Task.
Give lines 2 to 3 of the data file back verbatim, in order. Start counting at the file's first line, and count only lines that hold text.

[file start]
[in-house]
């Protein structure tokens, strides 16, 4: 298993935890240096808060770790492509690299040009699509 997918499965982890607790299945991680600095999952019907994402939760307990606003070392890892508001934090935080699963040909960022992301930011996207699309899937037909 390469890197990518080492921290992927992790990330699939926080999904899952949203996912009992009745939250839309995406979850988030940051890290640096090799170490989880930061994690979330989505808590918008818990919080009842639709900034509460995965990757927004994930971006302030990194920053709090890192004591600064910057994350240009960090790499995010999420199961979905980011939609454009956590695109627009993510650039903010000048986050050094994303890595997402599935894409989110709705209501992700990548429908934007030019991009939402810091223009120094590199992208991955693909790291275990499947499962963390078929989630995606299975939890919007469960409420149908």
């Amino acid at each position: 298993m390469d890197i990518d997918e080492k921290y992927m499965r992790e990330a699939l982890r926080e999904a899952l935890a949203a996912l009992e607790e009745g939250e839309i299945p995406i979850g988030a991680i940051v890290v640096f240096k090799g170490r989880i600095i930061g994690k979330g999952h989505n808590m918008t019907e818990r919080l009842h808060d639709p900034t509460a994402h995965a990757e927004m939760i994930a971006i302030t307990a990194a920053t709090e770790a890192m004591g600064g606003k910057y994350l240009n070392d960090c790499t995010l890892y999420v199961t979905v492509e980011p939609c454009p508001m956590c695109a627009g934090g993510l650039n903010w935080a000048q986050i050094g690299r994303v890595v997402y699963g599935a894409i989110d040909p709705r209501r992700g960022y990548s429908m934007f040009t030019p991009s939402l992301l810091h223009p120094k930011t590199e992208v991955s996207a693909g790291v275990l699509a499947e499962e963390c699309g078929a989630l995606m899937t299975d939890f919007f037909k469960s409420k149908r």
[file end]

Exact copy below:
């Protein structure tokens, strides 16, 4: 298993935890240096808060770790492509690299040009699509 997918499965982890607790299945991680600095999952019907994402939760307990606003070392890892508001934090935080699963040909960022992301930011996207699309899937037909 390469890197990518080492921290992927992790990330699939926080999904899952949203996912009992009745939250839309995406979850988030940051890290640096090799170490989880930061994690979330989505808590918008818990919080009842639709900034509460995965990757927004994930971006302030990194920053709090890192004591600064910057994350240009960090790499995010999420199961979905980011939609454009956590695109627009993510650039903010000048986050050094994303890595997402599935894409989110709705209501992700990548429908934007030019991009939402810091223009120094590199992208991955693909790291275990499947499962963390078929989630995606299975939890919007469960409420149908």
């Amino acid at each position: 298993m390469d890197i990518d997918e080492k921290y992927m499965r992790e990330a699939l982890r926080e999904a899952l935890a949203a996912l009992e607790e009745g939250e839309i299945p995406i979850g988030a991680i940051v890290v640096f240096k090799g170490r989880i600095i930061g994690k979330g999952h989505n808590m918008t019907e818990r919080l009842h808060d639709p900034t509460a994402h995965a990757e927004m939760i994930a971006i302030t307990a990194a920053t709090e770790a890192m004591g600064g606003k910057y994350l240009n070392d960090c790499t995010l890892y999420v199961t979905v492509e980011p939609c454009p508001m956590c695109a627009g934090g993510l650039n903010w935080a000048q986050i050094g690299r994303v890595v997402y699963g599935a894409i989110d040909p709705r209501r992700g960022y990548s429908m934007f040009t030019p991009s939402l992301l810091h223009p120094k930011t590199e992208v991955s996207a693909g790291v275990l699509a499947e499962e963390c699309g078929a989630l995606m899937t299975d939890f919007f037909k469960s409420k149908r």